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NAD83 is one of them. These are all flat coordinate systems. It's taking data from flat systems, because as the "Earth Not Round!" article said, it is these flat systems that are more accurate.

Yes, the article says NAD83 is more accurate than Web Mercator, nothing more

The full name of Web Mercator is WGS 84 Web Mercator

https://en.m.wikipedia.org/wiki/Web_Mercator_projection

"While the Web Mercator's formulas are for the spherical form of the Mercator, geographical coordinates are required to be in the WGS 84 ellipsoidal datum."

It's a web-based version of WGS 84. The WGS part is also mentioned in the Earth Not Round! article. You can make your own inferences from there.

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Offline stack

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NAD83 is one of them. These are all flat coordinate systems. It's taking data from flat systems, because as the "Earth Not Round!" article said, it is these flat systems that are more accurate.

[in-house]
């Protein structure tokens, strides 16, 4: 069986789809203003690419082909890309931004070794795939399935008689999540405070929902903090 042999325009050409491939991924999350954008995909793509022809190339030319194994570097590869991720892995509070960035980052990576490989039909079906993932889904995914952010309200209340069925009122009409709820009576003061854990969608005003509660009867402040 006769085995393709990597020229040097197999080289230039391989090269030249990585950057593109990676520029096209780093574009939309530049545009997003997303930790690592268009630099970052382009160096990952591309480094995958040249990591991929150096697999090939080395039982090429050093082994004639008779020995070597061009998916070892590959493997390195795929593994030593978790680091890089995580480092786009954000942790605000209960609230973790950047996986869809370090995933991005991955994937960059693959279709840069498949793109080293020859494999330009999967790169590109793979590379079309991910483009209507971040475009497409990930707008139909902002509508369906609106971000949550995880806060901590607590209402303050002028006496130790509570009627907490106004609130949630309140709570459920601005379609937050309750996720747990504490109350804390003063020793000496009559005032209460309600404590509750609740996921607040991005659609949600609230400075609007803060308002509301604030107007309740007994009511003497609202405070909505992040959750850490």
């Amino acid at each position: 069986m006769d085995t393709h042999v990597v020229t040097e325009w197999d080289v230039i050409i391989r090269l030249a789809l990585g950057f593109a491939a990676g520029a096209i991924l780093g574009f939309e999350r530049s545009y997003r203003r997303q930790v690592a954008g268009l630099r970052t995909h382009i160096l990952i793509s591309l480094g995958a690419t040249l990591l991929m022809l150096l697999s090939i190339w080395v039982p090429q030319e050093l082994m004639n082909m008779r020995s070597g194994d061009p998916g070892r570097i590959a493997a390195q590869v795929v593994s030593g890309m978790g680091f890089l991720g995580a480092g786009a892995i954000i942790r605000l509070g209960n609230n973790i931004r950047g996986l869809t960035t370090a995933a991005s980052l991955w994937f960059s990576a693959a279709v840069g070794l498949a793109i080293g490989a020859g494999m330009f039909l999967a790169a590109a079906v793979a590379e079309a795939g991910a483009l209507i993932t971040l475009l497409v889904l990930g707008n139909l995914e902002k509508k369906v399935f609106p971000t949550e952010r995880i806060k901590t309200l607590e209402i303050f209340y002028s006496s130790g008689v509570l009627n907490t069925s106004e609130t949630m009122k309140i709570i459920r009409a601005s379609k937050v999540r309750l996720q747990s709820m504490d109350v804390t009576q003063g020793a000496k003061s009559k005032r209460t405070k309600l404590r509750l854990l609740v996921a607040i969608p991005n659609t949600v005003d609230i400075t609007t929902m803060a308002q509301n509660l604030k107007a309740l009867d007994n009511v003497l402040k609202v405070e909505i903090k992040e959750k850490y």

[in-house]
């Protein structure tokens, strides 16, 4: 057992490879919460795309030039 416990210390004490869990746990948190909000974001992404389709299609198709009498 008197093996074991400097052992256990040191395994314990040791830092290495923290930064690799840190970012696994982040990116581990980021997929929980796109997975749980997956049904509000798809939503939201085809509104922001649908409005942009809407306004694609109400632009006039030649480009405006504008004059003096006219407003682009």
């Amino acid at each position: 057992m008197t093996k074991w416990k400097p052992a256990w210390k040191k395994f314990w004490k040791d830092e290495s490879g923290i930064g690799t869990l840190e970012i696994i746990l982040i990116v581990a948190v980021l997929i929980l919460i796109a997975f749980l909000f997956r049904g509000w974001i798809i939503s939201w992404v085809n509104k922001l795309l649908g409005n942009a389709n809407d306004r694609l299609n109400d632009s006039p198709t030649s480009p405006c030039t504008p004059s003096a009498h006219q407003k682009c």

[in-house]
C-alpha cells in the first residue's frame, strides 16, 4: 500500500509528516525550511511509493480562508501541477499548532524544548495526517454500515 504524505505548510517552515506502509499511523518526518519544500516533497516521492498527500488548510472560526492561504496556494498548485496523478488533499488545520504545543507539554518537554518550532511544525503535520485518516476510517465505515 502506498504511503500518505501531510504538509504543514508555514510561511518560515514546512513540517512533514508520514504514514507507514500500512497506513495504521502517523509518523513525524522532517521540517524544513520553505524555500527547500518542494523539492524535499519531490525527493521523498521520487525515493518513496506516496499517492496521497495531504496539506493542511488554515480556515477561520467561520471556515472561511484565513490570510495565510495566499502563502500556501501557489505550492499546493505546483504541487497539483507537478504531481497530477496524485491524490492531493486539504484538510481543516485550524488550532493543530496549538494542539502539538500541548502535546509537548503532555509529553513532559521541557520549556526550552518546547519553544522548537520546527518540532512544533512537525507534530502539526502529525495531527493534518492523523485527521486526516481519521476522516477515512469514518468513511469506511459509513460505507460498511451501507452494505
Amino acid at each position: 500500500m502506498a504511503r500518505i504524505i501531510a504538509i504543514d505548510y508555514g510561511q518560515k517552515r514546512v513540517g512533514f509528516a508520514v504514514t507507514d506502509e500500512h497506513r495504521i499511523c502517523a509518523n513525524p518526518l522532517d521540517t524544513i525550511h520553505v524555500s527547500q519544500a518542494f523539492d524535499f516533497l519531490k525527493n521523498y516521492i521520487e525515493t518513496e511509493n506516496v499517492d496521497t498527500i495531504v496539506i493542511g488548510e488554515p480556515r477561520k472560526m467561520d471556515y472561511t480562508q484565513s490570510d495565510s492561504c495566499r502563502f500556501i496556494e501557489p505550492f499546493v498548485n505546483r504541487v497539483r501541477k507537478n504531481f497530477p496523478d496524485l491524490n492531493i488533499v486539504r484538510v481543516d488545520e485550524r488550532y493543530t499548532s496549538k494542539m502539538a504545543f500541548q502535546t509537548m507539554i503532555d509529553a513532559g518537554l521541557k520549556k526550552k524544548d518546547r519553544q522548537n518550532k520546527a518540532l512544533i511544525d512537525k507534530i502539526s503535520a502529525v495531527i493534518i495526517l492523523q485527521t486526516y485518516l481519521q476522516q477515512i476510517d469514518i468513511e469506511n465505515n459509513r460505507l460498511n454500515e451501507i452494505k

Yes, the article says NAD83 is more accurate than Web Mercator, nothing more

The full name of Web Mercator is WGS 84 Web Mercator

https://en.m.wikipedia.org/wiki/Web_Mercator_projection

"While the Web Mercator's formulas are for the spherical form of the Mercator, geographical coordinates are required to be in the WGS 84 ellipsoidal datum."

It's a web-based version of WGS 84. The WGS part is also mentioned in the Earth Not Round! article. You can make your own inferences from there.

Why are you referencing "web mercator"? As MCToon already stated and showed in the video ONC maps are Lambert Conformal Conic projections using the WSG84. In any case, here is how WGS84 is created:

"WGS84 is based on a consistent set of constants and model parameters that describe the Earth's size, shape, and gravity and geomagnetic fields.